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Florida tech law goes to U.S. Supreme Court


The Supreme Court is set to hear arguments involving Florida's social media law. [Photo by Adam Szuscik]


The U.S. Supreme Court will take up a First Amendment fight about a 2021 Florida law that restricted major social media companies.


The Supreme Court said Sept. 29 it will hear cases involving the Florida law and a similar measure in Texas. Both sides in the Florida case, along with the U.S. solicitor general, had urged the justices to take up the issues.




The industry groups NetChoice and the Computer & Communications Industry Association challenged the constitutionality of the Florida law, which targets companies such as Facebook and X, formerly Twitter. Gov. Ron DeSantis made a priority of the issue after Twitter and Facebook blocked former President Donald Trump from their platforms after Trump supporters stormed the U.S. Capitol on Jan. 6, 2021.


U.S. District Judge Robert Hinkle issued a preliminary injunction against the measure, describing it as “riddled with imprecision and ambiguity.” The 11th U.S. Circuit Court of Appeals last year upheld much of the preliminary injunction, though it said parts of the law could take effect.




“We are pleased the Supreme Court agreed to hear our landmark cases,” Chris Marchese, NetChoice’s litigation director, said in a prepared statement Friday. “Online services have a well-established First Amendment right to host, curate and share content as they see fit. The internet is a vital platform for free expression, and it must remain free from government censorship. We are confident the court will agree.”


But in a filing last year with the Supreme Court, Florida’s attorneys said the 11th Circuit decision “dealt a mortal blow to the power of governments, state and federal, to protect their citizens’ access to information in the modern public square.”




“Under the Eleventh Circuit’s reasoning, social-media behemoths have a First Amendment right to cut any person out of the modern town square, for any reason, even when they do not follow their own rules or otherwise act in bad faith,” the filing reads. “That ruling strips states of their historic power to protect their citizens’ access to information, implicating questions of nationwide importance.”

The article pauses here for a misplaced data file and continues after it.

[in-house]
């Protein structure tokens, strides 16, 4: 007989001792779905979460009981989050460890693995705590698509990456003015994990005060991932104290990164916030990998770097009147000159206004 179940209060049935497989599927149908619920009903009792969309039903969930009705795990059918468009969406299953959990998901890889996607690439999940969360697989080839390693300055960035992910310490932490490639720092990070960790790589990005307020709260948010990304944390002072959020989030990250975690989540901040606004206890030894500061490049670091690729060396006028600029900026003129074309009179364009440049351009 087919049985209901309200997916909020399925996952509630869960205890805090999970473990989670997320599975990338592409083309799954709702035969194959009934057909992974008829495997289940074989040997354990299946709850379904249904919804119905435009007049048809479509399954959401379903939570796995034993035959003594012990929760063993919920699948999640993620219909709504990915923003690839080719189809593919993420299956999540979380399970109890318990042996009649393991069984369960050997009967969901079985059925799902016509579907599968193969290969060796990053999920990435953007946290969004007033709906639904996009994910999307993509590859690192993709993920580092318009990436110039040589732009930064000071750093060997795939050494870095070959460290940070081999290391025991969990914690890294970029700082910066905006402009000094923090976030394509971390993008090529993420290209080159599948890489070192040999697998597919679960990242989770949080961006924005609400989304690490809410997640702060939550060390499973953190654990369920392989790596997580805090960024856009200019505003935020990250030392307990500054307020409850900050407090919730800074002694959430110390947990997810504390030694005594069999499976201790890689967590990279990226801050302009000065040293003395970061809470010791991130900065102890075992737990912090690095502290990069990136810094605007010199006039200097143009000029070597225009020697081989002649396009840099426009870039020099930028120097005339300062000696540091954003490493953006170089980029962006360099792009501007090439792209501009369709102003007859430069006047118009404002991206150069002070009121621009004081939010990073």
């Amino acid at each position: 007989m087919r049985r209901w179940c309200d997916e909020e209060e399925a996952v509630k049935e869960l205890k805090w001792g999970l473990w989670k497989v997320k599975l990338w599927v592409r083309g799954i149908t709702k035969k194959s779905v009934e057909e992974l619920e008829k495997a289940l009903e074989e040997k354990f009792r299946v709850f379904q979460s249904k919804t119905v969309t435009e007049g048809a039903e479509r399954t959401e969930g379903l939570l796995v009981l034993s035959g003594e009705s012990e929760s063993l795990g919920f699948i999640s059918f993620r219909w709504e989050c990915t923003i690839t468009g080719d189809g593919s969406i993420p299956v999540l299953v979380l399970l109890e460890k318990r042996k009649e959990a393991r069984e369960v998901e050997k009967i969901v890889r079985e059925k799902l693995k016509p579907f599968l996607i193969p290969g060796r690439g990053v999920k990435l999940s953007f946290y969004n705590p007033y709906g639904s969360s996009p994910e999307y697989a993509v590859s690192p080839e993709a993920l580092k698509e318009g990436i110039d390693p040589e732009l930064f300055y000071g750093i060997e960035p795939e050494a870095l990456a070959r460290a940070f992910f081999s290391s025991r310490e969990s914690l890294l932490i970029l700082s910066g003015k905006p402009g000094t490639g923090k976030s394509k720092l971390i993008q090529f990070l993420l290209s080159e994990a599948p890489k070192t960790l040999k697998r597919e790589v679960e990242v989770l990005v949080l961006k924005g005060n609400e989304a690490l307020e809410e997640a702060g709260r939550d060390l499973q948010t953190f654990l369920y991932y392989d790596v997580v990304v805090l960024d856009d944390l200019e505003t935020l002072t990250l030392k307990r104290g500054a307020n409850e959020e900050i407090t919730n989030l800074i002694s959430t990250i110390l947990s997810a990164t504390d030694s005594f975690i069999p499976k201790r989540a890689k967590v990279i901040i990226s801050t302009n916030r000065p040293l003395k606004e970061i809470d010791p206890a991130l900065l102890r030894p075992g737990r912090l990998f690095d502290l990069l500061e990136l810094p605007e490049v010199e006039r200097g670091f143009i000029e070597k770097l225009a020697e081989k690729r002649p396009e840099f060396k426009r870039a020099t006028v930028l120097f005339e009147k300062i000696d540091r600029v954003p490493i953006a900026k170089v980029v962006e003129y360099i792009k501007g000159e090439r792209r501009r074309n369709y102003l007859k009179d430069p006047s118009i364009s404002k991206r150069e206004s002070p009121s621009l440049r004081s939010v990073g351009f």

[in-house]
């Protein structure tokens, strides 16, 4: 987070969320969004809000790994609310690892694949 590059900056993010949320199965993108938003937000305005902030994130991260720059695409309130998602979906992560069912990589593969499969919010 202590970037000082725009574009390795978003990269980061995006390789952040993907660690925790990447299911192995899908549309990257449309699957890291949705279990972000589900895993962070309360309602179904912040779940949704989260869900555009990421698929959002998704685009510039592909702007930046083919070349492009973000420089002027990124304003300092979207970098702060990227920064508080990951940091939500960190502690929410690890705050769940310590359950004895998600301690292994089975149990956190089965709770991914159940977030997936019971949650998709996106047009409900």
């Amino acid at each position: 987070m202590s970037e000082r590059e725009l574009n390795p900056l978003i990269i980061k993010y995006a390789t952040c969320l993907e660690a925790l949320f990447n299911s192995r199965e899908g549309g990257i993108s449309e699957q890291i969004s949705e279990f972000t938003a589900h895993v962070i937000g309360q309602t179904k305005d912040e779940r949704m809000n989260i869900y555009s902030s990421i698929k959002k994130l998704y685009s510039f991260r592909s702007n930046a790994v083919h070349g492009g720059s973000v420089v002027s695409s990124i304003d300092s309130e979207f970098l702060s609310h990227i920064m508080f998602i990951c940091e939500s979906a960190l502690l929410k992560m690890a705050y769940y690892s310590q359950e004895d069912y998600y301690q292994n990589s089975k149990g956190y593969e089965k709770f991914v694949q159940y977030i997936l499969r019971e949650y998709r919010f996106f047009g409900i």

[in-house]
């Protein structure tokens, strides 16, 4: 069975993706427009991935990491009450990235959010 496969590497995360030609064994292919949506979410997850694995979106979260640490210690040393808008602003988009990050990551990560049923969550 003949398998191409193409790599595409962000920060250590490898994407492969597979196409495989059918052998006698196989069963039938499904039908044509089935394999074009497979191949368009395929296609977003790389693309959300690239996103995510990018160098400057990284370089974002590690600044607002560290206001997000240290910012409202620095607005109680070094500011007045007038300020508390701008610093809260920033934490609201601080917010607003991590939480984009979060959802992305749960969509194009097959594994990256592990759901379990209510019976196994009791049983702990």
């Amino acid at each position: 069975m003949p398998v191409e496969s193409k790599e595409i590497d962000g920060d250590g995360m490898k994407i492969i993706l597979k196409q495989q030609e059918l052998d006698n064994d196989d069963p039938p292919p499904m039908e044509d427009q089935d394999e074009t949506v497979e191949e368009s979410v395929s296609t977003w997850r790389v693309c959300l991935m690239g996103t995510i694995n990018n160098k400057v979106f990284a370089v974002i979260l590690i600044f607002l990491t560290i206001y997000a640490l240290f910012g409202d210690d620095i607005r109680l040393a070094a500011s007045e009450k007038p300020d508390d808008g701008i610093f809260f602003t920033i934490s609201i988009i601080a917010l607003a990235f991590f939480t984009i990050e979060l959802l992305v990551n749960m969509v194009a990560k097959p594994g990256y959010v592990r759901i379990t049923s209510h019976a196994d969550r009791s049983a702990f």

The Supreme Court will review two parts of the Florida law that the 11th Circuit blocked.


One of those parts would restrict content moderation. Social media companies would be prevented from banning political candidates from their sites and would have to publish and consistently apply standards about issues.


In contrast to the 11th Circuit, the 5th U.S. Circuit Court of Appeals upheld similar restrictions in the Texas law.


“When a social-media platform selects, edits, and arranges third-party speech for presentation to the public, it engages in activity protected by the First Amendment,” Justice Department lawyers wrote in a brief. “That activity, and the platforms’ business practices more generally, are not immune from regulation. But here, the states have not articulated interests that justify the burdens imposed by the content-moderation restrictions under any potentially applicable form of First Amendment scrutiny.”


The Justice Department also urged the Supreme Court to take up another part of the Florida law that “requires a platform to provide an individualized explanation to a user if it removes or alters her posts.” As with content moderation, the 5th Circuit disagreed with the 11th Circuit in upholding a similar requirement in the Texas law.


In saying it will focus on the two issues, the Supreme Court does not appear likely to go as far as the tech groups wanted, which was to block the entire Florida law. It is not clear when the Supreme Court will hear arguments.

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